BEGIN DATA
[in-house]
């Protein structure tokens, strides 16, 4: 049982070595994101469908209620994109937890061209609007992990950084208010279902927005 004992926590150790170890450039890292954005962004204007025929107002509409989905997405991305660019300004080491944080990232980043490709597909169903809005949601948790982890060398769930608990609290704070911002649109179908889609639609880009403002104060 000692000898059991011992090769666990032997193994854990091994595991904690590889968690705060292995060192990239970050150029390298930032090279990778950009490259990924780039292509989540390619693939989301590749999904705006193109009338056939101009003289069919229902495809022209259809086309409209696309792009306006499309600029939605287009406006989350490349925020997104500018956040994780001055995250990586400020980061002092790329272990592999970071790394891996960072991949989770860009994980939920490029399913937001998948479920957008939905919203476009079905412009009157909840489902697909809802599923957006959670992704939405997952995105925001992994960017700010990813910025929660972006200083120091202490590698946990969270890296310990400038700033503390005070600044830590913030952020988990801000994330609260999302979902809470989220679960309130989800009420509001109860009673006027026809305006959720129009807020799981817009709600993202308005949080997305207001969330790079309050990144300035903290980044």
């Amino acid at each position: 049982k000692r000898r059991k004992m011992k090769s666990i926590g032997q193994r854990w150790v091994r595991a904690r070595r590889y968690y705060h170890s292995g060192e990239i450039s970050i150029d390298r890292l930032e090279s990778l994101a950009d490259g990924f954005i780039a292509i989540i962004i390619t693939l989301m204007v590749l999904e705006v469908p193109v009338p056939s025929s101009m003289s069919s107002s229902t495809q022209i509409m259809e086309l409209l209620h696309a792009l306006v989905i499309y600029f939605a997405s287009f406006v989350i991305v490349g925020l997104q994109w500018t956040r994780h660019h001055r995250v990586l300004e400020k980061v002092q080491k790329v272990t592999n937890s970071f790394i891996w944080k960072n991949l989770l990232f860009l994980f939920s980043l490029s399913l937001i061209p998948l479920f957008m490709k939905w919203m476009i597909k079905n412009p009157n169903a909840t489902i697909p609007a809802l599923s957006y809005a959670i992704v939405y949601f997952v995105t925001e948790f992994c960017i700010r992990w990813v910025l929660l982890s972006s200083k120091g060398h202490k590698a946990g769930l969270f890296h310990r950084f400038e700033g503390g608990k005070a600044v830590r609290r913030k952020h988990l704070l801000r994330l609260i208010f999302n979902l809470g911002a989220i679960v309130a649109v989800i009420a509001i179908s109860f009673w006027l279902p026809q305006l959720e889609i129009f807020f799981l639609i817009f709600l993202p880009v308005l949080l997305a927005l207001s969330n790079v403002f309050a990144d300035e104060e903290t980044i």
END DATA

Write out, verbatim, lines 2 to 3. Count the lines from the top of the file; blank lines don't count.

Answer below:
């Protein structure tokens, strides 16, 4: 049982070595994101469908209620994109937890061209609007992990950084208010279902927005 004992926590150790170890450039890292954005962004204007025929107002509409989905997405991305660019300004080491944080990232980043490709597909169903809005949601948790982890060398769930608990609290704070911002649109179908889609639609880009403002104060 000692000898059991011992090769666990032997193994854990091994595991904690590889968690705060292995060192990239970050150029390298930032090279990778950009490259990924780039292509989540390619693939989301590749999904705006193109009338056939101009003289069919229902495809022209259809086309409209696309792009306006499309600029939605287009406006989350490349925020997104500018956040994780001055995250990586400020980061002092790329272990592999970071790394891996960072991949989770860009994980939920490029399913937001998948479920957008939905919203476009079905412009009157909840489902697909809802599923957006959670992704939405997952995105925001992994960017700010990813910025929660972006200083120091202490590698946990969270890296310990400038700033503390005070600044830590913030952020988990801000994330609260999302979902809470989220679960309130989800009420509001109860009673006027026809305006959720129009807020799981817009709600993202308005949080997305207001969330790079309050990144300035903290980044």
């Amino acid at each position: 049982k000692r000898r059991k004992m011992k090769s666990i926590g032997q193994r854990w150790v091994r595991a904690r070595r590889y968690y705060h170890s292995g060192e990239i450039s970050i150029d390298r890292l930032e090279s990778l994101a950009d490259g990924f954005i780039a292509i989540i962004i390619t693939l989301m204007v590749l999904e705006v469908p193109v009338p056939s025929s101009m003289s069919s107002s229902t495809q022209i509409m259809e086309l409209l209620h696309a792009l306006v989905i499309y600029f939605a997405s287009f406006v989350i991305v490349g925020l997104q994109w500018t956040r994780h660019h001055r995250v990586l300004e400020k980061v002092q080491k790329v272990t592999n937890s970071f790394i891996w944080k960072n991949l989770l990232f860009l994980f939920s980043l490029s399913l937001i061209p998948l479920f957008m490709k939905w919203m476009i597909k079905n412009p009157n169903a909840t489902i697909p609007a809802l599923s957006y809005a959670i992704v939405y949601f997952v995105t925001e948790f992994c960017i700010r992990w990813v910025l929660l982890s972006s200083k120091g060398h202490k590698a946990g769930l969270f890296h310990r950084f400038e700033g503390g608990k005070a600044v830590r609290r913030k952020h988990l704070l801000r994330l609260i208010f999302n979902l809470g911002a989220i679960v309130a649109v989800i009420a509001i179908s109860f009673w006027l279902p026809q305006l959720e889609i129009f807020f799981l639609i817009f709600l993202p880009v308005l949080l997305a927005l207001s969330n790079v403002f309050a990144d300035e104060e903290t980044i």